The festival’s now year-round educational efforts are not only aimed at student musicians, but also at musicians well into their careers, Collins said.

“Jazz is such an important part of the history of Detroit, but indeed, it’s an important part of the future of Detroit,” said Collins, noting that the city’s cultural treasures play an important role in luring young people back to the city. “Arts and culture is the way … (to) make the world a better place.”

Legendary Detroit bassist Ralphe Armstrong — who has performed with artists like Sting, Aretha Franklin and Eminem — was among the musicians working with the next generation of jazz stars as part of the festival’s education and outreach efforts.

Armstrong said the festival “is a blessing to all of the professionals that have emerged from Detroit going back to Ron Carter, Tommy Flanagan and myself. We produce maybe more jazz musicians than anywhere else in the world, (and) the greatest jazz musicians in the world come from Detroit.”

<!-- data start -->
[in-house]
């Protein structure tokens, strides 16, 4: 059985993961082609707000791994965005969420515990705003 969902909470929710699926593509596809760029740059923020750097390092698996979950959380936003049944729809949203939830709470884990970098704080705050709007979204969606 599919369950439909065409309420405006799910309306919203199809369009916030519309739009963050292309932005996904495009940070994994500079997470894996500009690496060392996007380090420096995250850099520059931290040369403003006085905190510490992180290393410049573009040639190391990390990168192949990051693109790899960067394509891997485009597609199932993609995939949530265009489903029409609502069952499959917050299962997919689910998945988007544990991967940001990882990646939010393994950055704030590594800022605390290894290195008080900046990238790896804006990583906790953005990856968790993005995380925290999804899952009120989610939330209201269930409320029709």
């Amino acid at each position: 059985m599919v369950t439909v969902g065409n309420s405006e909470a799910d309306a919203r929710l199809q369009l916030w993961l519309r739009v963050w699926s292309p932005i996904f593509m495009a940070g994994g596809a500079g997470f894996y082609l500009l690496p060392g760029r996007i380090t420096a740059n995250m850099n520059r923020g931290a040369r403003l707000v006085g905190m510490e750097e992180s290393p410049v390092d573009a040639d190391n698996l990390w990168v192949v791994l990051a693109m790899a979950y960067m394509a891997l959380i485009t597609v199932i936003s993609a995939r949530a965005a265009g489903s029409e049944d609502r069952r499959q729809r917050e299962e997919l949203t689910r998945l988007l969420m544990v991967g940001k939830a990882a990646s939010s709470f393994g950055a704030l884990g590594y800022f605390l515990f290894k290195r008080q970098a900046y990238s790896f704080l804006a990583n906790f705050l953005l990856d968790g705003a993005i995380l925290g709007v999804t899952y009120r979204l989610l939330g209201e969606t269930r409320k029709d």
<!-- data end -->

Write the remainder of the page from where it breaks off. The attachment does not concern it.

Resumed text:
Those who can’t attend in person will be able to enjoy the festivities remotely thanks to a new mobile app that will live-stream performances.

The app, made possible thanks to a gift from the Doris Duke Charitable Foundation, also provides users with a festival map and schedule, artist information, and other festival details. It can be used on any computer, tablet or mobile device, and can be downloaded from the festival’s website. It will cost $30 to download.

From a shuttle between Ann Arbor and Detroit for festival attendees, to recycling containers and a reduction in the use of plastic and packaging, the DTE Energy Foundation is once again helping to make the festival as green as possible, said Faye Nelson, vice president of DTE Energy and vice president of the DTE Energy Foundation.

For a full schedule and more information about the festival, visit